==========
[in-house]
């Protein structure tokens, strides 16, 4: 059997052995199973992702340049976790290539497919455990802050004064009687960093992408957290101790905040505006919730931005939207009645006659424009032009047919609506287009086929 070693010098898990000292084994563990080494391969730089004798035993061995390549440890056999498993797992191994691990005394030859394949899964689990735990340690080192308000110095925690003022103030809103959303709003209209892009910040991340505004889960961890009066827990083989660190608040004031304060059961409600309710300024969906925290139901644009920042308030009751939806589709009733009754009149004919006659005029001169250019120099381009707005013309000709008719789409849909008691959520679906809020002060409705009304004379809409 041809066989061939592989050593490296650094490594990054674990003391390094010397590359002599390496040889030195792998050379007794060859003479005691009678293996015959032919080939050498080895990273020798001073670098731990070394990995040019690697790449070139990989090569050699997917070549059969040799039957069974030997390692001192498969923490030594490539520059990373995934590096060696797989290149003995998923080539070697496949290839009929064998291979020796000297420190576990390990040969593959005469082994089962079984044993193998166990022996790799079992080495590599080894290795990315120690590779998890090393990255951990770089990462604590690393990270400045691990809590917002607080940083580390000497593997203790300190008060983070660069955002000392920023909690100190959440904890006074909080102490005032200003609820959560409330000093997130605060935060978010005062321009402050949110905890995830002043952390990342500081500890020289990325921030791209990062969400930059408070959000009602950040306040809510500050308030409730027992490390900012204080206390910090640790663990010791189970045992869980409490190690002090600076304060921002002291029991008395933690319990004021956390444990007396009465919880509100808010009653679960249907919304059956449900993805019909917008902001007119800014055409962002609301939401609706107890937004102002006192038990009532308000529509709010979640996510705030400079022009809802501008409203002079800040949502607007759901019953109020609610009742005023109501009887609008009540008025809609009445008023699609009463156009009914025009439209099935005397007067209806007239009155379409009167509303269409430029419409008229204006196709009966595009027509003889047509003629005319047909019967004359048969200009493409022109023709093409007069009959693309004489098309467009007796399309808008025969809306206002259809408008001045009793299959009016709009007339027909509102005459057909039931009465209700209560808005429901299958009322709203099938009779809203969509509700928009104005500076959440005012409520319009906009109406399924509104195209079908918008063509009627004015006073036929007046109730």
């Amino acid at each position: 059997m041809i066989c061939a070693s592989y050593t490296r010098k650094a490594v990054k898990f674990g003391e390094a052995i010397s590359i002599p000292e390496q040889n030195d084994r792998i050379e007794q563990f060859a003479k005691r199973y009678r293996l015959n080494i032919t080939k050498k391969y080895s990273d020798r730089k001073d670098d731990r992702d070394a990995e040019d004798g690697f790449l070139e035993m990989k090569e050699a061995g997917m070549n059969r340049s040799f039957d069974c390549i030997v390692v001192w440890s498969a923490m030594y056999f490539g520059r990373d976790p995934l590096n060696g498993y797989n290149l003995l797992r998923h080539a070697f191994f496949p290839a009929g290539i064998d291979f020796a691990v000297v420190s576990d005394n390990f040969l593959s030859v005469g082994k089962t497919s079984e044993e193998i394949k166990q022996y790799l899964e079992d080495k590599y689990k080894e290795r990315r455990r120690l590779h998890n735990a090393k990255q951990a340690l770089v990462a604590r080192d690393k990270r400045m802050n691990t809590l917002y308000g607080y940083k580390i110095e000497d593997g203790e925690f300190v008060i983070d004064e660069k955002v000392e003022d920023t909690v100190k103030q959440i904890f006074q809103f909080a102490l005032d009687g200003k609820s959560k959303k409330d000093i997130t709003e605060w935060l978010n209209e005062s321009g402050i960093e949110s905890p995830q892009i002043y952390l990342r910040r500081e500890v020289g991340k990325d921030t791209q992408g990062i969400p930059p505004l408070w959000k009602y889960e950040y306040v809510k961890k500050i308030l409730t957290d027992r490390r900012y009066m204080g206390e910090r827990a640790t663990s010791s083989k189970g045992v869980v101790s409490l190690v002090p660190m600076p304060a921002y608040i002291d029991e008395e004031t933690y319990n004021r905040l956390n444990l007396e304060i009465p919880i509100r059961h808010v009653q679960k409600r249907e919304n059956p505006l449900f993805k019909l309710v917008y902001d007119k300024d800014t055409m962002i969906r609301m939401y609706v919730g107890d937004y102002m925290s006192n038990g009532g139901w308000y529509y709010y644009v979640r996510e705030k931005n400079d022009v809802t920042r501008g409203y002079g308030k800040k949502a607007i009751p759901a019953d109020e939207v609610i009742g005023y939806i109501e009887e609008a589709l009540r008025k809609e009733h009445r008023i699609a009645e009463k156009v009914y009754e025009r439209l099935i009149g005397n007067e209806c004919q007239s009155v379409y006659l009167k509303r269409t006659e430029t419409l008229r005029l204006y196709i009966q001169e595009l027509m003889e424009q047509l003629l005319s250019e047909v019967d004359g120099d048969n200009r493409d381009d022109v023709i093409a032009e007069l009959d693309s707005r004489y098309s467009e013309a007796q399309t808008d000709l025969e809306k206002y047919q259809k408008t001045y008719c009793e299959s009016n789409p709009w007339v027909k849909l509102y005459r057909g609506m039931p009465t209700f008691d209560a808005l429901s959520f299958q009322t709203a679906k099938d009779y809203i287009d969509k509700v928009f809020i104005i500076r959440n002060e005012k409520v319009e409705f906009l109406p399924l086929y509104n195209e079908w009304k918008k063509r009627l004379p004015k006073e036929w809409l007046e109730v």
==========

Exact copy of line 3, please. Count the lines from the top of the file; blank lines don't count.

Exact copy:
């Amino acid at each position: 059997m041809i066989c061939a070693s592989y050593t490296r010098k650094a490594v990054k898990f674990g003391e390094a052995i010397s590359i002599p000292e390496q040889n030195d084994r792998i050379e007794q563990f060859a003479k005691r199973y009678r293996l015959n080494i032919t080939k050498k391969y080895s990273d020798r730089k001073d670098d731990r992702d070394a990995e040019d004798g690697f790449l070139e035993m990989k090569e050699a061995g997917m070549n059969r340049s040799f039957d069974c390549i030997v390692v001192w440890s498969a923490m030594y056999f490539g520059r990373d976790p995934l590096n060696g498993y797989n290149l003995l797992r998923h080539a070697f191994f496949p290839a009929g290539i064998d291979f020796a691990v000297v420190s576990d005394n390990f040969l593959s030859v005469g082994k089962t497919s079984e044993e193998i394949k166990q022996y790799l899964e079992d080495k590599y689990k080894e290795r990315r455990r120690l590779h998890n735990a090393k990255q951990a340690l770089v990462a604590r080192d690393k990270r400045m802050n691990t809590l917002y308000g607080y940083k580390i110095e000497d593997g203790e925690f300190v008060i983070d004064e660069k955002v000392e003022d920023t909690v100190k103030q959440i904890f006074q809103f909080a102490l005032d009687g200003k609820s959560k959303k409330d000093i997130t709003e605060w935060l978010n209209e005062s321009g402050i960093e949110s905890p995830q892009i002043y952390l990342r910040r500081e500890v020289g991340k990325d921030t791209q992408g990062i969400p930059p505004l408070w959000k009602y889960e950040y306040v809510k961890k500050i308030l409730t957290d027992r490390r900012y009066m204080g206390e910090r827990a640790t663990s010791s083989k189970g045992v869980v101790s409490l190690v002090p660190m600076p304060a921002y608040i002291d029991e008395e004031t933690y319990n004021r905040l956390n444990l007396e304060i009465p919880i509100r059961h808010v009653q679960k409600r249907e919304n059956p505006l449900f993805k019909l309710v917008y902001d007119k300024d800014t055409m962002i969906r609301m939401y609706v919730g107890d937004y102002m925290s006192n038990g009532g139901w308000y529509y709010y644009v979640r996510e705030k931005n400079d022009v809802t920042r501008g409203y002079g308030k800040k949502a607007i009751p759901a019953d109020e939207v609610i009742g005023y939806i109501e009887e609008a589709l009540r008025k809609e009733h009445r008023i699609a009645e009463k156009v009914y009754e025009r439209l099935i009149g005397n007067e209806c004919q007239s009155v379409y006659l009167k509303r269409t006659e430029t419409l008229r005029l204006y196709i009966q001169e595009l027509m003889e424009q047509l003629l005319s250019e047909v019967d004359g120099d048969n200009r493409d381009d022109v023709i093409a032009e007069l009959d693309s707005r004489y098309s467009e013309a007796q399309t808008d000709l025969e809306k206002y047919q259809k408008t001045y008719c009793e299959s009016n789409p709009w007339v027909k849909l509102y005459r057909g609506m039931p009465t209700f008691d209560a808005l429901s959520f299958q009322t709203a679906k099938d009779y809203i287009d969509k509700v928009f809020i104005i500076r959440n002060e005012k409520v319009e409705f906009l109406p399924l086929y509104n195209e079908w009304k918008k063509r009627l004379p004015k006073e036929w809409l007046e109730v």